Calculus, while it is generally an easy class to complain about, is also one of the most useful classes later in life. The work is long and hard, the problems are tedious and it doesn’t seem to have any real life application.
In what situation will the typical high school student need to know the fourth derivative of a long equation at a specific point? The short answer, they won’t. Regardless, math is applicable, but it’s really easy to say it’s not.
Samantha Maxwell, who teaches algebra, personal finance, and pre-calculus, said, “You need [math] skills to be successful later in life,” but when asked about the math itself and its usefulness and application she said it would only help those who are, “math minded with a future in math in mind.”
Maxwell also stated that she would enjoy seeing some new math-related alternatives added for students.
Other teachers, such as Randy Rowe, who teaches geometry, statistics and AP Stats said, “We use [math] everyday, we just refuse to see it.”
Rowe agrees that exposure is very important in a high school environment.
However, Inside Higher Ed disagrees with the usefulness of math taught in schools and claims that over half of the students who initially decided to go into math as their chosen major when starting college eventually switched to something else.
The name “Inside Higher Ed” might not mean anything to you, but with almost three million total views and based in Washington, they compete with other medium-sized news outlets. Above all of that, it’s also just a website which will tell you how unnecessary mathematics are in your education. They also aren’t the only ones, all you have to do is listen and you will hear people complain about how irrelevant their math homework is, or how nothing they do in class matters.
Since elementary school, we have had calculators placed in our pockets that give us access to an entire universe of information and every possible formula math could ever have, so then why do we learn math in school? A relatively large website, the other students in the class, and even sometimes the teachers themselves will tell you that this type of math won’t be applicable beyond school.
While the math aspect of the lesson itself isn’t always applicable in our daily lives, there is something behind the scenes working its way into your brain: an entirely useful lesson. This is a lesson which allows you to do your taxes without digital accountants or find your yards area. Sometimes, even if you do find a calculator that can set up all the equations for you, it’s still possible to mess up unless you have the one real tool math gives you.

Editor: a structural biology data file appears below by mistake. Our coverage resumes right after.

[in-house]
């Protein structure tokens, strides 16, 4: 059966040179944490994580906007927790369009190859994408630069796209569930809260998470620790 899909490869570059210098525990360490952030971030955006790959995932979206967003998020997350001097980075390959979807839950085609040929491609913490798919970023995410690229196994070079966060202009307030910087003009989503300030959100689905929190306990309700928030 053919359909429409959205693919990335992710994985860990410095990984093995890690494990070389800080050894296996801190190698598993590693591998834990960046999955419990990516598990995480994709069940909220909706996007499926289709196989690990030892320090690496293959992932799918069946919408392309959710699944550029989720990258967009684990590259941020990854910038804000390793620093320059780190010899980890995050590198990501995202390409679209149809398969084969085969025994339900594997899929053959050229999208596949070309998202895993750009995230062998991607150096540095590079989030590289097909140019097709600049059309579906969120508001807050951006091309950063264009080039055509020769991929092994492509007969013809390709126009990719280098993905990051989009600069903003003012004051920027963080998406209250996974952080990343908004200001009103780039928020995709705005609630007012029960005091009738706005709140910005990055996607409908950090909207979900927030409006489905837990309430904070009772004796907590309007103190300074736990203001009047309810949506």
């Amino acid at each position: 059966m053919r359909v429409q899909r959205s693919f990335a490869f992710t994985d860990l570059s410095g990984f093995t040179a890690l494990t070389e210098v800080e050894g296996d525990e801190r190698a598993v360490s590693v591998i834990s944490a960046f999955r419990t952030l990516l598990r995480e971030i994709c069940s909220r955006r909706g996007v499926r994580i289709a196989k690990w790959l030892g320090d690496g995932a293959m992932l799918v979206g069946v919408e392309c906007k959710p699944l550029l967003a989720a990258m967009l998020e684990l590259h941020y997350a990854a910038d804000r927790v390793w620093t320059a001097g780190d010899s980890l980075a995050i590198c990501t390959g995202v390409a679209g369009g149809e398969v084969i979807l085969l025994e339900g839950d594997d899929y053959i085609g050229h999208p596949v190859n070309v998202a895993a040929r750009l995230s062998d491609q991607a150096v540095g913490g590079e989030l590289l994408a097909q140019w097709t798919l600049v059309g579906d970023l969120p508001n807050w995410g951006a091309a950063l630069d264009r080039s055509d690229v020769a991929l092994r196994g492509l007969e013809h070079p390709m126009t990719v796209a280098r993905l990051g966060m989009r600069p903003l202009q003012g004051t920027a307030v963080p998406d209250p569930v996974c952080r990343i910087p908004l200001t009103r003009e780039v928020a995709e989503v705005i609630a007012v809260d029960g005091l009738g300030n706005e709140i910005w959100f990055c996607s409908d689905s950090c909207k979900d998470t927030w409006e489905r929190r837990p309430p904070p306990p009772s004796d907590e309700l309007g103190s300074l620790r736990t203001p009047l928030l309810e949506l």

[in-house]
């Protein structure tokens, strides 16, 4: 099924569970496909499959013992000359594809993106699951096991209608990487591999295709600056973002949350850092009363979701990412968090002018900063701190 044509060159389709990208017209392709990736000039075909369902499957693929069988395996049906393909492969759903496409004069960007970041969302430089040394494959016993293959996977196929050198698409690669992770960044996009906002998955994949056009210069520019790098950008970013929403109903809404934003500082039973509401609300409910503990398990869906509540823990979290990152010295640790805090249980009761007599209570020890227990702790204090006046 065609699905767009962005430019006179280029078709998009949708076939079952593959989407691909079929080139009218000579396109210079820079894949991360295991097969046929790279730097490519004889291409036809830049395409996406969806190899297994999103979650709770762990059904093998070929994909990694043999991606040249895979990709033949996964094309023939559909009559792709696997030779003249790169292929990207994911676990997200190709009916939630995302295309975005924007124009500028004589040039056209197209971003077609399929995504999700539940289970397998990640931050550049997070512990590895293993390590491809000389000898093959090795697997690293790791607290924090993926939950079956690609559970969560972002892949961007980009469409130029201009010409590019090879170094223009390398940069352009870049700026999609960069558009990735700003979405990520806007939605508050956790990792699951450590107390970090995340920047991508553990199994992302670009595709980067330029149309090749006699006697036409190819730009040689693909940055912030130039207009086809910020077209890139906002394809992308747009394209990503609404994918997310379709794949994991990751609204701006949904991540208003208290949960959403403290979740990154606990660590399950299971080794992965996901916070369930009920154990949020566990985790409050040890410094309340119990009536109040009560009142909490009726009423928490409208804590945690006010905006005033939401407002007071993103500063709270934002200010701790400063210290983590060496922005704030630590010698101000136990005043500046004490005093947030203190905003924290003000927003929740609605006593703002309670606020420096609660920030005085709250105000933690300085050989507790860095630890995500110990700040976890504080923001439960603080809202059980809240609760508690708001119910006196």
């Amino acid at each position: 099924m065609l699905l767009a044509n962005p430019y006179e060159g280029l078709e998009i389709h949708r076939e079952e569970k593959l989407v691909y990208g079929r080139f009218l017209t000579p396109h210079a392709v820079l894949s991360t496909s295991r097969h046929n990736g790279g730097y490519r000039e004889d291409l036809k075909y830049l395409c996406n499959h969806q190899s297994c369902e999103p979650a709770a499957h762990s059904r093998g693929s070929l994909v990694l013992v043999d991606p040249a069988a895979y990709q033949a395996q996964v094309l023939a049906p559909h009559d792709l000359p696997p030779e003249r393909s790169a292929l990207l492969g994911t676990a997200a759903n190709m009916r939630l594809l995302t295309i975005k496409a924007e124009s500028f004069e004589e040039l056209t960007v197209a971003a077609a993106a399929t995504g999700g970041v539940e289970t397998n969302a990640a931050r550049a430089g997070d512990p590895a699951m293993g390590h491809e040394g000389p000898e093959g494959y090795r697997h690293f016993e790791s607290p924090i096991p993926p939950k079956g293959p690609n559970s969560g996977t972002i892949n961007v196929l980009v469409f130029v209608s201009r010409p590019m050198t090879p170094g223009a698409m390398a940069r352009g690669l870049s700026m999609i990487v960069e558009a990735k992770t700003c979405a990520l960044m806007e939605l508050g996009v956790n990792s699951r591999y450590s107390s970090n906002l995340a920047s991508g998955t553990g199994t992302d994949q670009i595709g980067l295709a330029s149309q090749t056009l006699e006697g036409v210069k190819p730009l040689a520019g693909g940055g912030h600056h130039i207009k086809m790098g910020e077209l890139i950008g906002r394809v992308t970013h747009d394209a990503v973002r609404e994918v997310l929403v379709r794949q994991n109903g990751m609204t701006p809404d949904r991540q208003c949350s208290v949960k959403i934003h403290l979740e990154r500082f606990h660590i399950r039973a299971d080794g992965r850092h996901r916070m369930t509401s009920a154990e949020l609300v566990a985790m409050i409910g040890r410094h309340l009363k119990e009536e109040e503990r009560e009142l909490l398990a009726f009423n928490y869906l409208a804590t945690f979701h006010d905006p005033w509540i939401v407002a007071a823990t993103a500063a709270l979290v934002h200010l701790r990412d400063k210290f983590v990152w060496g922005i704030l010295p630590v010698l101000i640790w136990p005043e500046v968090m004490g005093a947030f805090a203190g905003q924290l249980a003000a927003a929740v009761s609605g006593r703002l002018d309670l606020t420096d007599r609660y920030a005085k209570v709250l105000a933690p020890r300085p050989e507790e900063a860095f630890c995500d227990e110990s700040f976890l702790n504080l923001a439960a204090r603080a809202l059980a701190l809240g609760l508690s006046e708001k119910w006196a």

You can order on Amazon for $9.99, “The World’s Smallest Tool Kit,” which comes equipped with a measuring tape, a flathead and a Philips, but outside of Amazon lies an even smaller tool kit, one with only one tool: reasoning.
“Inside Higher Ed” is quite popular, but not nearly as popular as some of the teachers we have at Loy Norrix. Adam Hosler, who teaches algebra and both pre calculus and AP Calculus, also teaches his students how to reason.
“Math allows us to reason logically and think things through,” Hosler continued, “the higher the level you can succeed at is important for exposure.”
This adds another aspect to the teaching of math in schools–exposure. Many students aren’t sure if they have any idea as to what they want to be, and exposure to different subjects allows them to try new fields before any decision is made.
We learn math not just to give a proper tip to the waiter or find out how much time it will take us to get to school if we stop for a doughnut, but so that we can reason with what makes sense and explain events to the people around us and to ourselves. Math isn’t about what, but why.